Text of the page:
1 "On the evening of 28th November, Dalip Dugolli, a collaborator
2 and one of Milosevic's most trusted men, was killed in the village of
3 Petreshice near Shtime [Stimlje]."
4 Do you see that?
5 A. I don't find it.
6 Q. Take your time. I know it's a little -- it's difficult. And
7 I'll read it again.
8 "On the evening of 28th November, Dalip Dugolli," do you see that
9 name, "a collaborator and one of Milosevic's most trusted men, was killed
10 in the village of Petreshice near Shtime [Stimlje]."
11 A. Yes, yes, I see it now.
12 Q. Did that happen? Did that in fact happen?
13 A. Yes. The operational zones in -- given the conditions that
14 prevailed in Kosova, they could act independently on the basis of their
15 own discretion when they had information that some individual who had
16 caused the country damage. They might have undertaken such acts and have
17 notified the General Staff. After that the General Staff has notified
18 the public through the communique.
19 Q. And with respect to this case - and I'll put to you the same
20 question which I put to you before regarding the previous communique - do
21 you have any information how it was determined that this individual was
22 in fact a collaborator?
23 A. I'm telling you again that such acts were undertaken in the
24 conditions of illegality. And the operational units were separated from
25 each other. But they could make their own decisions. When a person was
1 harmful to the KLA, when such a person is giving information on the
2 movements of the KLA to the Belgrade regime, in these instances the unit
3 had all the power of discretion to conduct such acts without any --
4 without taking the extra approval or supplementary approval for such
6 Q. I understand your answer, but I'm just going to ask you again and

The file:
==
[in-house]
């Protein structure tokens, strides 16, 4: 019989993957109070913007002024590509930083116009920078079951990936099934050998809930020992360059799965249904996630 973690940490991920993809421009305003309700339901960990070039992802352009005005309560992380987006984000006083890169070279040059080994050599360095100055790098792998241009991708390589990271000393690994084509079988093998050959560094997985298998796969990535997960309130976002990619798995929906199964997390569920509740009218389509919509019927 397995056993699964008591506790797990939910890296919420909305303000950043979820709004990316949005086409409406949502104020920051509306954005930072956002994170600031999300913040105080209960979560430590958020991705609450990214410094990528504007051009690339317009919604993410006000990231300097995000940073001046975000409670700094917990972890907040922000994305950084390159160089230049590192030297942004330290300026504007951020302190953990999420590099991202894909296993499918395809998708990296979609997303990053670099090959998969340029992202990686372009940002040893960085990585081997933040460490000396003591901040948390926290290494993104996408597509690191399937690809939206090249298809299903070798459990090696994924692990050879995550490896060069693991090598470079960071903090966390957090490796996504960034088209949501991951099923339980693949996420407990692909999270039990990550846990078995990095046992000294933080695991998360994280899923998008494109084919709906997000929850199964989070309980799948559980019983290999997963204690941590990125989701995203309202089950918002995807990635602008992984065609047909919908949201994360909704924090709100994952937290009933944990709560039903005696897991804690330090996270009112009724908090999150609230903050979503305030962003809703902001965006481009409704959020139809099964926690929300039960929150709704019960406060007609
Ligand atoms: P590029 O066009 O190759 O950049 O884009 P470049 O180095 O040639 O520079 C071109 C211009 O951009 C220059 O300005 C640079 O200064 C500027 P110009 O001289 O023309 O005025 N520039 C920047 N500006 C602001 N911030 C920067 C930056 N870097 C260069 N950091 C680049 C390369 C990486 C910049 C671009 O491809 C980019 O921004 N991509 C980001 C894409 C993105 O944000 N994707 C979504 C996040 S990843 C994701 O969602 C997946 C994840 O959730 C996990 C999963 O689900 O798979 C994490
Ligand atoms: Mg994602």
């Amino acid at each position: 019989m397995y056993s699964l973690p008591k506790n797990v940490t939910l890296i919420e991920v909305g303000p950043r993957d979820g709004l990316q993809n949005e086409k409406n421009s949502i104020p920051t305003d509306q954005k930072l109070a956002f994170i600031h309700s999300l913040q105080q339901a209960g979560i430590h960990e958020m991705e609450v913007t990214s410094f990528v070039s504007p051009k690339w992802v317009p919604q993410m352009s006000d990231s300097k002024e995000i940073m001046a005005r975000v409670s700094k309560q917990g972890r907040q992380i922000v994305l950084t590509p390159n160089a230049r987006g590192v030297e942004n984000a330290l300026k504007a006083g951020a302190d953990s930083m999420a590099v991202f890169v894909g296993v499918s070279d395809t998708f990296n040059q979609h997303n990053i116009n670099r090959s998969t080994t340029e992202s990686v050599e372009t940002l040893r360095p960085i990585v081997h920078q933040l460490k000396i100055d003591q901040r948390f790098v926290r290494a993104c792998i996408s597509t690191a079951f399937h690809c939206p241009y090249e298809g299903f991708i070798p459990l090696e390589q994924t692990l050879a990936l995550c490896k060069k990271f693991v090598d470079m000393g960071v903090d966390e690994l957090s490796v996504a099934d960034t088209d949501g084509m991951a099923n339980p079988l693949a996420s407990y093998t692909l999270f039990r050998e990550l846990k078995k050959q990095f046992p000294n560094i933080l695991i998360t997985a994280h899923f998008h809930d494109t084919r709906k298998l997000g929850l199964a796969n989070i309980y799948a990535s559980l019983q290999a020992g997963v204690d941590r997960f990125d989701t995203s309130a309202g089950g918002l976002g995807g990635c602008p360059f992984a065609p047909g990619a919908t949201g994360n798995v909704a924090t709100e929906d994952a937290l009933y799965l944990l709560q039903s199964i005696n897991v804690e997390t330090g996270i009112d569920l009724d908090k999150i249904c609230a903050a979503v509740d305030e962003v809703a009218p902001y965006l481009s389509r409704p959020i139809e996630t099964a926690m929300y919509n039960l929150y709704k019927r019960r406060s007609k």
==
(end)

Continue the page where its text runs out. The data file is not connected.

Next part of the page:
7 I'm going to ask your patience with my questions: Do you know if any
8 procedure was followed to determine whether this person was in fact
9 giving information on the movements of the KLA to the Belgrade regime?
10 You've said that trials were not held. But was there any other
11 procedure, any proceeding, that was held? If you know.
12 A. With exception of what I already stated, I don't have anything
13 else to say.
14 Q. Now, I'm going to ask you about another communique and it's -- in
15 the Albanian it's at U008-1610.
16 MR. WHITING: And -- I'm sorry. In the English it's at 8560,
17 U003-8560. It's communique number 42 from the 28th of February, 1998,
18 published in Bujku on page 1. And it appears on the Sanction. And I
19 believe it's in the top middle on the Albanian version.
20 Q. Was that communique issued from the General Staff?
21 A. Yes. On the basis of information from the grass roots.
22 Q. And I want to draw your attention to the first sentence of that
23 communique after the introduction and -- where it says:
24 "On the decision of the UCK Central Staff, our armed units
25 undertook a series of attacks against the forces of the Serbian police
1 and their collaborators during January and February."
2 And I'll ask you the same question: Did that in fact occur? Did
3 those attacks occur in January and February?
4 A. The attacks have occurred, as the communique says.
5 Q. And then about halfway down there's a sentence which says: "On
6 13 February, 1998, Mustafe Kurti, a collaborator ... was liquidated."
7 Do you see that sentence?
8 A. Yes, I see not only that sentence but the entire communique
9 issued at that time, and I think that -- you are well-advised to use the
10 whole communique and not take out separate sentences. I am telling again
11 that the KLA has fought against the entire Serb violent operators that
12 has perpetrated genocide and ethnic cleansing in Kosova.
13 Q. I understand.
14 A. This apparatus -- please -- couldn't function in Kosova only
15 through its police and soldiers. This apparatus extended its tentacles
16 to all the pores of public administration. They ruled in Kosova also
17 with the help of the collaborators, the people who served the police and